Just over a year ago on February 12, Barack Obama spoke to Caterpillar employees at the plant in East Peoria, Illinois, and said the following:
“So what’s happening at this company tells us a larger story about what’s happening with our nation’s economy — because, in many ways, you can measure America’s bottom line by looking at Caterpillar’s bottom line.”
In that address, Obama provided us with a barometer, a measure, a way to know whether legislation is good or bad in microcosm.
And judging by Obama’s VERY OWN STANDARD, his health care legislation is absolutely terrible:
John Deere, Caterpillar, Verizon Announce Rise in Health-Care Costs After Obamacare Passage
BY Mary Katharine Ham
March 25, 2010 10:02 AM
If Verizon weren’t in the mix, I’d be tempted to say this was a rural dudes with heavy machinery tax.
Farm equipment maker Deere & Co (DE.N) expects after-tax expenses to rise by $150 million this year as a result of the healthcare reform law President Barack Obama signed this week.
Most of the higher expense will come in Deere’s second quarter, the company said on Thursday. The expense was not included in the company’s earlier 2010 forecast, which called for net income of about $1.3 billion.
Earlier this week, Caterpillar announced it would take a $100 million hit:
The charge is expected to be a one-time cost, but Caterpillar has argued that higher taxes and other potential cost increases related to insurance coverage mandates in the legislation will hinder the company’s recovery this year after a 75% plunge in income during 2009.
“From our point of view, a tax increase like this cannot come at a worse time,” said Jim Dugan, a Caterpillar spokesman.
Although the tax doesn’t take effect until 2011, the company said it is required to recognize the impact in the period in which the law was signed. Industry analysts estimated the charge at about 13 cents a share.
That ought to do wonders for the construction sector.
The National Review got its hands on an e-mail from Verizon to employees:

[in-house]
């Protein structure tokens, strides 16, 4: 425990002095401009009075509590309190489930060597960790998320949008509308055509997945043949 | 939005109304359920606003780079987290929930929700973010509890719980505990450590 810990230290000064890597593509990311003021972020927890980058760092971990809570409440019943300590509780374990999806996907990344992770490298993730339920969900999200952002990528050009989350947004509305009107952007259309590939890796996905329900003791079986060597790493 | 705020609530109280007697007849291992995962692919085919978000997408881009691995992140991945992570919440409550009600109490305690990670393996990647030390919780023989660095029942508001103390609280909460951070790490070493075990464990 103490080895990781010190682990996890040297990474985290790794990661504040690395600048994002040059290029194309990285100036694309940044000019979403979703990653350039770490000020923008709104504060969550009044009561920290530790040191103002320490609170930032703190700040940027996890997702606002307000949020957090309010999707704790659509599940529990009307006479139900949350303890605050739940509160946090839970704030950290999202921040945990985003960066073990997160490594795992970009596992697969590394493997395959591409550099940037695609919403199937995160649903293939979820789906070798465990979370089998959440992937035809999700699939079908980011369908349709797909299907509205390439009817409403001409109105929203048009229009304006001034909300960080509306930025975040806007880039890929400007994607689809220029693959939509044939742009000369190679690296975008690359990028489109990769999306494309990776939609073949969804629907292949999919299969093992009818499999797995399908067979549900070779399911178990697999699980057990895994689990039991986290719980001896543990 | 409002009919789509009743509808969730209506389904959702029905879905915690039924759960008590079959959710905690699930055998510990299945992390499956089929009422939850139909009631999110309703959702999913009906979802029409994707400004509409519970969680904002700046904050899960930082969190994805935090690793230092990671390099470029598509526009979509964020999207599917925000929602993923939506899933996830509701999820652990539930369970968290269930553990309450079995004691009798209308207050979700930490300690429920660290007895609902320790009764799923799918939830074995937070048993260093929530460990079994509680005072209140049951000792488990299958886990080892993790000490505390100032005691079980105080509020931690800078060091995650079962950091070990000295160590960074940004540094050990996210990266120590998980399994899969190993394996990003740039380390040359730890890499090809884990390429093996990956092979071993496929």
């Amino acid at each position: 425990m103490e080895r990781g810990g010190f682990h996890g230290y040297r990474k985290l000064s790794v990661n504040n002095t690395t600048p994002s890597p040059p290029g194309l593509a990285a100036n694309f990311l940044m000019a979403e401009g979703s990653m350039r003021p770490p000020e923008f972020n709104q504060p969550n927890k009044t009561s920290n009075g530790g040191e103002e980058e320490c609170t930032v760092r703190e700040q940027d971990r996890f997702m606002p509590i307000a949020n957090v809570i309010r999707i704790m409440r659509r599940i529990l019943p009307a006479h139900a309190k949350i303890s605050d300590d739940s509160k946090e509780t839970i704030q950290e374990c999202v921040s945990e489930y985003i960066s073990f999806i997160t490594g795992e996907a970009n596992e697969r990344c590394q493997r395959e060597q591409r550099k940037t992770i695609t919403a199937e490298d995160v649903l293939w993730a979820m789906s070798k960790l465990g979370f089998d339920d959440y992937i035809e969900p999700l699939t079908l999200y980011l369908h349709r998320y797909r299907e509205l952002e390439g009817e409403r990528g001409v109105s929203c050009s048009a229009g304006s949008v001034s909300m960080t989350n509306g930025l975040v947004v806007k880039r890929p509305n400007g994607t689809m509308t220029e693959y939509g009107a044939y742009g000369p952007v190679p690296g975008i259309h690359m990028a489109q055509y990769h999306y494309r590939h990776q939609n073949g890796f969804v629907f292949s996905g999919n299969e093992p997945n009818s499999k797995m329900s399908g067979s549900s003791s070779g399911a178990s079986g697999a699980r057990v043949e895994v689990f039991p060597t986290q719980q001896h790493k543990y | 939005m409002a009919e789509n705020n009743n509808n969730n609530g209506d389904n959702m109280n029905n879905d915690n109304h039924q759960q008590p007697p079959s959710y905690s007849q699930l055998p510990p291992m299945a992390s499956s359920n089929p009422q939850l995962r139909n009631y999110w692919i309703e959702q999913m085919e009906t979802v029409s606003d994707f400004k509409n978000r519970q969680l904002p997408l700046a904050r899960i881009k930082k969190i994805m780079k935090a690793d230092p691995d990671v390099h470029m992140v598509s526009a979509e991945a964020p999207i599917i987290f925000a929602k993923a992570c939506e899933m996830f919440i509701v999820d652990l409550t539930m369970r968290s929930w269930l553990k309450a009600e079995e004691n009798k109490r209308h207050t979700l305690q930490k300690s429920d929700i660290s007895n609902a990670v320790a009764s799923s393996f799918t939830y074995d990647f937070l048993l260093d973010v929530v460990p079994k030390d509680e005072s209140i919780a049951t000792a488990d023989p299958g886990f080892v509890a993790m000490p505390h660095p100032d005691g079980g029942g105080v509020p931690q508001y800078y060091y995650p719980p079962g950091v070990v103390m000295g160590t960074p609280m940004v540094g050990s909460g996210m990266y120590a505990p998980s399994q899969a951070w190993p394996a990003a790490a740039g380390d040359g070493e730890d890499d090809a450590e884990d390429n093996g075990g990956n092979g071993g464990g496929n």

…due to the varying effective dates included in the legislation, we expect that Verizon’s costs will increase in the short-term. These cost increases are primarily driven by two provisions.
The first is a provision that affects the Medicare Part D subsidy for prescription drug coverage. Because Verizon offers retiree prescription drug coverage today, the government provides a 28 percent subsidy to help offset the financial burden of offering that coverage. The subsidy was intended to help employers continue to offer prescription drug coverage for retirees so that these retirees would not have to use the Government Medicare Part D program. However, changes affecting the Part D subsidy will make it less valuable to employers, like Verizon, and as a result, may have significant implications for both retirees and employers.
Let’s take a closer look at Caterpillar and what they say about ObamaCare, since Obama himself said what affected Caterpillar would affect the country as a whole:
Dow Jones Newswires | Caterpillar Inc. said the health-care overhaul legislation being considered by the U.S. House of Representatives would increase the company’s health-care costs by more than $100 million in the first year alone.
In a letter Thursday to House Speaker Nancy Pelosi (D-Calif.) and House Republican Leader John Boehner of Ohio, Caterpillar urged lawmakers to vote against the plan “because of the substantial cost burdens it would place on our shareholders, employees and retirees.” Caterpillar, the world’s largest construction machinery manufacturer by sales, said it’s particularly opposed to provisions in the bill that would expand Medicare taxes and mandate insurance coverage. The legislation would require nearly all companies to provide health insurance for their employees or face large fines.